About the Project
Coastal Impoundment Vulnerability and Resilience Project
If you have ever birded at Parker River NWR, Forsythe NWR (Brigantine), Bombay Hook NWR or almost any east coast wildlife refuge, then you probably know the value of coastal impoundments. These man-made water bodies are contained by embankments and have gates that allow managers to manipulate water levels. They are often drained in the spring to expose mudflats for migrating shorebirds, and then raised in fall to provide open water for ducks and other waterbirds through the winter. Their value to birds is apparent to anyone who has watched tens of thousands of shorebirds roosting and feeding in the impoundments of Heislerville WMA in southern New Jersey, or to the hundreds of thousands of annual visitors to the wildlife drives and trails at Brigantine, Heinz and Jamaica Bay wildlife refuges.Superstorm Sandy was a powerful reminder that, in addition to being valuable, these structures are also vulnerable. Damaging and expensive breaches to embankments occurred at numerous impoundments in the path of the storm, including Forsythe NWR, Heislerville WMA, Jamaica Bay Wildlife Refuge, and Tuckahoe WMA. Impoundments at other sites, including Heinz NWR in Philadelphia, DeKorte Park in the NJ Meadowlands, and Wertheim NWR in Long Island suffered substantial erosion. Sites outside the direct path of Sandy were less affected, but many of these impoundments nevertheless have a history of repeated overtopping with large storms. It goes without saying that ongoing sea level rise, especially at the accelerating rates predicted with climate change, will greatly compound these threats.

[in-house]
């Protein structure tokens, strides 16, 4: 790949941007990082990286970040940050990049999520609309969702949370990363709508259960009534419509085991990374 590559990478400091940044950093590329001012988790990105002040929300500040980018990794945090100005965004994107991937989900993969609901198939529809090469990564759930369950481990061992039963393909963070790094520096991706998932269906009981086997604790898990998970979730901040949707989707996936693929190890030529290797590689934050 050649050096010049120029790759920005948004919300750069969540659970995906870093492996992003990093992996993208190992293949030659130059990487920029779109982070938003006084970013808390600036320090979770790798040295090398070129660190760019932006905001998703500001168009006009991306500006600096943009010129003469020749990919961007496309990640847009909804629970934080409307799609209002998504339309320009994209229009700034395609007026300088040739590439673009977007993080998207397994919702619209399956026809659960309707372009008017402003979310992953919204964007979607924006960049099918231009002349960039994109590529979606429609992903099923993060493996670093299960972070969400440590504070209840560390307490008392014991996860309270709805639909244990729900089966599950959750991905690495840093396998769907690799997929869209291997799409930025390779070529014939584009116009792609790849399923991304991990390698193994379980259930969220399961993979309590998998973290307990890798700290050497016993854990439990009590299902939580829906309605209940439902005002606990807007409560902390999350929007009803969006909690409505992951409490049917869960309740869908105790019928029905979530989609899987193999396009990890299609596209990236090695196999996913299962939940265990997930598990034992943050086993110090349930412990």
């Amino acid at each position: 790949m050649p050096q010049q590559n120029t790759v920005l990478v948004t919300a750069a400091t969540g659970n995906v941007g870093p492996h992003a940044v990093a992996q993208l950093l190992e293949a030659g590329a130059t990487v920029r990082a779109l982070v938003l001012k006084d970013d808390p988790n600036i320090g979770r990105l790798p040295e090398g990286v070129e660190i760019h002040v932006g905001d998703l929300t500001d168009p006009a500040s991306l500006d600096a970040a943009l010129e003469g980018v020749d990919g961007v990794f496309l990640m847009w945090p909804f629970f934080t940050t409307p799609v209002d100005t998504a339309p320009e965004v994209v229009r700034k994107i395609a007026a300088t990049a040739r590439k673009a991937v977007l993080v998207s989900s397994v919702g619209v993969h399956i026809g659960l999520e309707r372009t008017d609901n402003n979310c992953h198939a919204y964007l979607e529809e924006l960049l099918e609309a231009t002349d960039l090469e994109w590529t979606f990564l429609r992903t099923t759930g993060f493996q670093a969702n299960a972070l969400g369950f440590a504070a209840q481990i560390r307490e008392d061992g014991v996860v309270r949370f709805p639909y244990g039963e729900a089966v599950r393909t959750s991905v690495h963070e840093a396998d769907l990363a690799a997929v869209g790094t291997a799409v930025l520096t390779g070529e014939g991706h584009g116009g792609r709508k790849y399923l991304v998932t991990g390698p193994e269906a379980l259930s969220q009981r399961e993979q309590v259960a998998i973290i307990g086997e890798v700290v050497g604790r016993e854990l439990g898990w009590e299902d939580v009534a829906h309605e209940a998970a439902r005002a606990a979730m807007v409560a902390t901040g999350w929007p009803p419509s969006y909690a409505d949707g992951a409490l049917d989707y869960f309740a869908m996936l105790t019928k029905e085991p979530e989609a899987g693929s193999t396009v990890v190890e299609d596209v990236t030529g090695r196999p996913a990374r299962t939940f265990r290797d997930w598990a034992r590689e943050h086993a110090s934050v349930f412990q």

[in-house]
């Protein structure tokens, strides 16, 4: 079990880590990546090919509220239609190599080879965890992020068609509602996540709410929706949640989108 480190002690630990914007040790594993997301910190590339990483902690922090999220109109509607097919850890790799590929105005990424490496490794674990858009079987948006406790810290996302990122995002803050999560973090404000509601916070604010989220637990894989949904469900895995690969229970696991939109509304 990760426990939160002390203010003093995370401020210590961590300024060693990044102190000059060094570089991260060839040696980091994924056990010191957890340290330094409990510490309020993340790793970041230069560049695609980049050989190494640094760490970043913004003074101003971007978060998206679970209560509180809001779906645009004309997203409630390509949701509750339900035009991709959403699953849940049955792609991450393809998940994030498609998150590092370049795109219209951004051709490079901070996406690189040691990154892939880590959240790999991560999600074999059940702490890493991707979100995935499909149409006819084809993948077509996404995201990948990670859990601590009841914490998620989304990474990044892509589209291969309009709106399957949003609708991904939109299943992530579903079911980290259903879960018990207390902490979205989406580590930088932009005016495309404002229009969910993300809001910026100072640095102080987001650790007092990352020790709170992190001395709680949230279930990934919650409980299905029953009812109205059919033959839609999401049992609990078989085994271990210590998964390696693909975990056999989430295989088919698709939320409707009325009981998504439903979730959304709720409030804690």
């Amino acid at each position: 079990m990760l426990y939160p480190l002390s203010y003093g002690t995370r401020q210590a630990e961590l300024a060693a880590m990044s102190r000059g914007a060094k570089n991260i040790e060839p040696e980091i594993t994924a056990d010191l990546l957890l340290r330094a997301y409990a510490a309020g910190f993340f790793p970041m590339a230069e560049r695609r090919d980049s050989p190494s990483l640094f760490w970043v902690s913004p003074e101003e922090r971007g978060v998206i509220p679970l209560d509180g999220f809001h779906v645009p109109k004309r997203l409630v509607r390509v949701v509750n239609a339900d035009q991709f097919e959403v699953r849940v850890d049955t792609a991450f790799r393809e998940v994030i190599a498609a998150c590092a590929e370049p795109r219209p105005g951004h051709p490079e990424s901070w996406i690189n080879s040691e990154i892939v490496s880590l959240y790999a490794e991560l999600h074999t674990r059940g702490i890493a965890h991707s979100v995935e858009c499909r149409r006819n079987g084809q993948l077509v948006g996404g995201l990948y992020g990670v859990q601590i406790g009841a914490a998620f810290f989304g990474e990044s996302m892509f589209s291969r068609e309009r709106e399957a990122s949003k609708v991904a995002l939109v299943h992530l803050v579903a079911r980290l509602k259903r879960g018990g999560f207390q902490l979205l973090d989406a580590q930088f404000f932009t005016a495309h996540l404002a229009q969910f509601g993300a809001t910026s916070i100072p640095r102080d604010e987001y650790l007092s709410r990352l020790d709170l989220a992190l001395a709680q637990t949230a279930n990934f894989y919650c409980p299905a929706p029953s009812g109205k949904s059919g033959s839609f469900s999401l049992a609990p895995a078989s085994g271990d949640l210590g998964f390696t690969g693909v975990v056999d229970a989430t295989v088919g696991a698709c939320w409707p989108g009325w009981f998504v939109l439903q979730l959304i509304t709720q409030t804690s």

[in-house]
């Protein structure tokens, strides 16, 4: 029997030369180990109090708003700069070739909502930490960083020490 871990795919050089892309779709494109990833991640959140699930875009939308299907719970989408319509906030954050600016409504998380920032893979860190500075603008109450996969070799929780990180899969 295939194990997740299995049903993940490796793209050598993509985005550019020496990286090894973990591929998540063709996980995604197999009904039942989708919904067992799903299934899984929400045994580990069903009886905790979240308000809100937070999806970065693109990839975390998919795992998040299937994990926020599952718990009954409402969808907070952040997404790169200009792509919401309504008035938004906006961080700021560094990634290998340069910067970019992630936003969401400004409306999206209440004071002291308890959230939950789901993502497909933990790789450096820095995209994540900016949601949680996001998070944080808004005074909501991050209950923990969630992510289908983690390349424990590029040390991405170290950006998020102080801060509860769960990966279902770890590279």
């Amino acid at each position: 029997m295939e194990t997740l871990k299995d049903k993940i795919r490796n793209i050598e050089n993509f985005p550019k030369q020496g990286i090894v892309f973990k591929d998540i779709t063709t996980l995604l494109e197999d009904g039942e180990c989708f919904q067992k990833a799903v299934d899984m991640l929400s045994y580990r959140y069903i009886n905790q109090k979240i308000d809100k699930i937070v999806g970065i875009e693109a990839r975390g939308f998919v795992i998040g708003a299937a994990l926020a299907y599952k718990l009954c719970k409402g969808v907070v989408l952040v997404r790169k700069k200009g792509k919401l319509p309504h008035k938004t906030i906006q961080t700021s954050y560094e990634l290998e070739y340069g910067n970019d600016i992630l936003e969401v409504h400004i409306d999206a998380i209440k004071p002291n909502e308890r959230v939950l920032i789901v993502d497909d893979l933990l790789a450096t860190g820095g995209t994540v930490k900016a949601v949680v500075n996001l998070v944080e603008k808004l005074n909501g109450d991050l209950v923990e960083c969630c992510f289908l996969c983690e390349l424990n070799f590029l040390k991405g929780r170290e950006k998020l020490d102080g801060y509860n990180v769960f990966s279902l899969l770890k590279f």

The Coastal Impoundment Vulnerability and Resilience Project (CIVRP), funded by the Department of the Interior via the National Fish and Wildlife Foundation, aims to map and catalog all state, federal, and privately owned coastal impoundments from Virginia to Maine. In addition, we are compiling information on the ecological and societal services provided by these sites and assessing their vulnerability to sea level rise. We will develop a ranking of impoundments based on metrics related to their ecological value, importance to human populations, and potential for maintaining their structural integrity. The project is a cooperative effort of a diverse team of partners including researchers from New Jersey Audubon, National Wildlife Federation, Conservation Management Institute (Virginia Tech), Princeton Hydro, and the US Fish and Wildlife Service.
Progress and accomplishments
Thus far, we have mapped approximately 166 coastal impoundments at 45 sites from Virginia to Maine. We have gathered a variety of information on each through literature searches, GIS (geographic information system) analysis, and interviews with managers and key stakeholders. We performed a ‘desktop’ vulnerability analysis based on detailed (Lidar-based) measurements of embankment width and elevation relative to mean high water. Currently, we are researching ecological resources and biological data from each site. Engineers from Princeton Hydro are visiting a selection of sites over the winter of 2015-2016 to collect on-the-ground data about vulnerability and to assess any protective value to nearby communities.